A golden era of growth?

For a number of years now, my wife and a group of her female friends have allowed me to tag along on their weekly walking date on Thursdays. We generally gather at the parking lot of the Michener Centre curling rink and set off from there.

For a number of years now, my wife and a group of her female friends have allowed me to tag along on their weekly walking date on Thursdays. We generally gather at the parking lot of the Michener Centre curling rink and set off from there.

When it’s too cold or too icy to walk around McKenzie Trails and back, we take the simpler street route around the far end of the north campus of Michener. Over the years, we’ve been able to observe the lights going out on that section of the once-thriving campus.

The last of the 60 buildings on the north site will be emptied this summer, when an addictions and mental health project using one of them is vacated. After that, we will walk, watch and wonder at what is to become of this huge swatch of beautiful real estate, all within a five-minute bike ride from downtown.

As all Red Deer will also be watching and wondering what is to become of a total of seven acres of land, plus the buildings that have sat empty for about five years now, at the former Red Deer Nursing Home site and the Valley Park Manor.

Alberta Social Housing Corp. is a Crown corporation that uses public money to amass land and buildings for public housing. They are reported to be looking at acquiring the sites. By doing this, the government ensures that cities have the social housing assets that modern cities need — low-cost housing, assisted living units for seniors — developments that do not generally attract the attention of residential land developers.

For a city growing as fast as ours is, the former nursing homes, Michener north, plus the renovations at Riverlands adjacent to downtown, represent opportunities to completely remake the culture and feel of our city.

I’m guessing here, but I see potential to add perhaps 20 cent to our total population without growing our borders at all, without sacrificing one farmer’s field to urban growth.

Catch the right angles on these opportunities and Red Deer could accommodate years of infill growth, while adding the amenities we need to support low-income families, the elderly and disabled who cannot afford for-profit care centres. Plus a new generation of urban residents who have money but don’t want to live in the suburbs.

Do this right and Red Deer is poised for a golden era of growth and development. That’s why it has been best not to rush things.

Despite our much-lamented shortage of long-term care or assisted living suites for seniors, Red Deer is a youthful city, albeit one that holds a well-defined aging demographic.

Our median age is reported at around 32 years. Alberta is distinctly the youngest of the provinces, with a median age of about 37. Only the Northwest Territories and Nunavut are more youthful.

In Newfoundland and Labrador, for instance, you’ll find half the province is over 44 years old. In 1982, that province was the youngest in Canada with a median age just over 25 years. Now it’s the oldest. Where did the young adults all go? Welcome to Alberta.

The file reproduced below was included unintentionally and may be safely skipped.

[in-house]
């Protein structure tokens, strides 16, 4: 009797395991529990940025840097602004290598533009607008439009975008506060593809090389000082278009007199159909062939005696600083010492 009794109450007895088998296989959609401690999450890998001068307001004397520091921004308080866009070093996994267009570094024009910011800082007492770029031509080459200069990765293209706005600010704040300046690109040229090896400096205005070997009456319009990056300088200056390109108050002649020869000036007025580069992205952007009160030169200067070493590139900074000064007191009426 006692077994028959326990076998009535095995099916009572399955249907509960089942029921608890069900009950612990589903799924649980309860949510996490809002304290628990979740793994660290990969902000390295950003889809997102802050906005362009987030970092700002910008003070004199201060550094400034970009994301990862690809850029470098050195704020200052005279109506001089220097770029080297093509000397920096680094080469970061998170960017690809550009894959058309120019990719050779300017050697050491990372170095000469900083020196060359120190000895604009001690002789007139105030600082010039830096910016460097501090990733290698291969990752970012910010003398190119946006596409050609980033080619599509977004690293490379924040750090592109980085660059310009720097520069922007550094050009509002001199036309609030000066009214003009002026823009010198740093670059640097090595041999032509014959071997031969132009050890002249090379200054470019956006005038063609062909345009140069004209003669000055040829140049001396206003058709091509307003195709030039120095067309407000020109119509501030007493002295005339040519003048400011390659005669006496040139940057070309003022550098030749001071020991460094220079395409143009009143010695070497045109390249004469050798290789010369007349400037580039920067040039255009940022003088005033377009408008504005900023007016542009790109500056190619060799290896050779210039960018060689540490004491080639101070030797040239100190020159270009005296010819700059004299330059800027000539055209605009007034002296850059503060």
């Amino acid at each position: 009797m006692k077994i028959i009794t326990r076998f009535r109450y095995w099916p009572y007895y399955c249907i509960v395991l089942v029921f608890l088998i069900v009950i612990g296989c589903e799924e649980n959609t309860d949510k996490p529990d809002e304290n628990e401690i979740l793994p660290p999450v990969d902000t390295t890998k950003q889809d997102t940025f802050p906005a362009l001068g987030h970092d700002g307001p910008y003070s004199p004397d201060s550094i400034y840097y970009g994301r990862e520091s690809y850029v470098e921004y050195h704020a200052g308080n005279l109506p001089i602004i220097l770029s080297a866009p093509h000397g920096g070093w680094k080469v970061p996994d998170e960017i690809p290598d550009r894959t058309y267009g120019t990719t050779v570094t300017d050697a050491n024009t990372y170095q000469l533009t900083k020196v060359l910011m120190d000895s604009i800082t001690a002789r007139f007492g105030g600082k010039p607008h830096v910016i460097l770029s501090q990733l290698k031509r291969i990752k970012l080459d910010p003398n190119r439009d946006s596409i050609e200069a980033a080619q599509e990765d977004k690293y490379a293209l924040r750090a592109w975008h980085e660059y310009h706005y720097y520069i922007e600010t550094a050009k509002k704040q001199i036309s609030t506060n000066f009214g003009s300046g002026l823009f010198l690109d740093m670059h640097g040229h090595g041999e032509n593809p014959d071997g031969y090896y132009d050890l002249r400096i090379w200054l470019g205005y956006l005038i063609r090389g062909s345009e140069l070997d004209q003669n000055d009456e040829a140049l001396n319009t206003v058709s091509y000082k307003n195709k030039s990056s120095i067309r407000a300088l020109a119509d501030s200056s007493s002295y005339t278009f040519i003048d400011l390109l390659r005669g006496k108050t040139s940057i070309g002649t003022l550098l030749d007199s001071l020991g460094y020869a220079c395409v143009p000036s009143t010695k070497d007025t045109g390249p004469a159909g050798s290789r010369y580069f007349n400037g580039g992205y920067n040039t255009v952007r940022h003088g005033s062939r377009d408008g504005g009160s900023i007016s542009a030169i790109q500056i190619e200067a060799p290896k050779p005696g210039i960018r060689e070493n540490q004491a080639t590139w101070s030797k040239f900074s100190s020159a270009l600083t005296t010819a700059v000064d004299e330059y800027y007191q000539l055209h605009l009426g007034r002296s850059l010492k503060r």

So in Canadian terms, we are generally a young city, in a young province.

One Statistics Canada chart I was able to find, though, showed an alarming shift in demographics. Between 1982 and 2012, Canada’s median age had shifted upwards by a full decade, as did Alberta’s. That is just the beginning of the rush into senior citizenship of the boomers.

Not all of them will be hale, hearty, wealthy and able to take care of themselves as they age.

So city planners need to plan. That is also why provinces need to provide some resources to cities like ours, so we are not caught short of either affordable housing for young families, or care centres for seniors.

One one hand, failing to provide a good supply of basic housing for families on the low-income end will hurt employment prospects for Red Deer businesses. Failing to supply long-term care centres for seniors — in crudest terms — means seniors will take their money some place else.

And that’s overlooking all the social and ethical considerations that go into city planning.

So if it’s taken five years now for Alberta Social Housing to act on notice that there are at least two excellent locations for either low-cost housing or seniors projects, at least we’re moving when there’s still time to get things right, in advance of a crisis.

Assuming our Alberta down economic cycle will end in due time, the city centre we have today will be vastly different — and improved — in 10 years.

Assuming the province will not be letting the low-cost, low-profit housing supply be filled and managed by charities and non-profits who operate on shoestrings helter-skelter, Red Deer really does look poised for a golden age.

Crime rates, education, public health and social services are all directly affected by the supply of appropriate housing for all strata of society.

We’re looking at a chance to plan for this, on large, park-like properties close to the city centre. Hardly any other city gets a chance to do this.

The future is taking its time to get here, but I feel us on the cusp of watching something wonderful happen.

Greg Neiman is a retired Advocate editor. Follow his blog at readersadvocate.blogspot.ca or email greg.neiman.blog@gmail.com.

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